ADHD in Secondary Schools
Attention Deficit Hyperactivity Disorder affects about 5% of all children and adults.
Unlike other special education conditions, children and adolescents with ADHD are frequently blamed for having the condition, perceived as hostile or unmotivated, lazy or cheeky.
When ADHD goes untreated it becomes a serious condition affecting self-esteem, motivation, behaviour, self-confidence and relationships with adults and peers. ADHD is a high-stakes condition and it needs to be recognised that students who have it didn’t choose to be the way they are.
ADHD is a condition that is caused by brain chemistry and activity. It is a neurobiological condition. People with ADHD often have difficulty paying attention and concentrating, especially on things that require sustained attention and concentration.
The can have problems controlling their emotions and impulses, can rush to finish things or have considerable difficulty waiting their turn. They often ask questions without thinking them through and sometimes make unfortunate comments in front of others.
ADHD is a life-long condition. One never grows out of it but the symptom picture changes over time. Often the impulsivity and high level of activity, if they were initially present, disappear in the teen years.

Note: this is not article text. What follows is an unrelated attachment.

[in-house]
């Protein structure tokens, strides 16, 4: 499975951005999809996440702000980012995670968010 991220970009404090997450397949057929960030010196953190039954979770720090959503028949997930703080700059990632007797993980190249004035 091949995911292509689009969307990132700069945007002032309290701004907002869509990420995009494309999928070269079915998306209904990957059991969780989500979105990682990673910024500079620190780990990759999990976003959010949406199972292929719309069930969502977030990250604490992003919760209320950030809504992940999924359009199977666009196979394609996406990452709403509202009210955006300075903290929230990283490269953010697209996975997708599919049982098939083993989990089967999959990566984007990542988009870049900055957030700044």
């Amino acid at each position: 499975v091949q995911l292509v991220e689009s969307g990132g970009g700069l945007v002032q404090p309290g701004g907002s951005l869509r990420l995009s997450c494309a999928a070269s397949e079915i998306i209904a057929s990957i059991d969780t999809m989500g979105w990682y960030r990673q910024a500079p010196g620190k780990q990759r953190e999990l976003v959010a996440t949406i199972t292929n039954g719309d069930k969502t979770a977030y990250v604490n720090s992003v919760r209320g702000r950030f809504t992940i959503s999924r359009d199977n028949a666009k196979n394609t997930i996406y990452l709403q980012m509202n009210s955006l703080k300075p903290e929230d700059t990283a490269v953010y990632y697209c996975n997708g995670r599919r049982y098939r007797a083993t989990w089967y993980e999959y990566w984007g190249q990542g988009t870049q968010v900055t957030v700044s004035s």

The learning problems associated with ADHD do not go away easily and it is vitally important for them to be addressed in school. As in the case of children on the autistic spectrum, once educators and schools get it correct for children with ADHD they have improved the educational provision of all children.
Understanding is critically important. Adolescents with significant ADHD do not chose to be in trouble with and in conflict with adults. Constant rejection and criticism, constant punishment, and in severe cases expulsion from school is not the answer. Corrective teaching is the answer and appropriate support from specialist teachers is vital.
Source: David Carey Psychologist, Visit Davids Website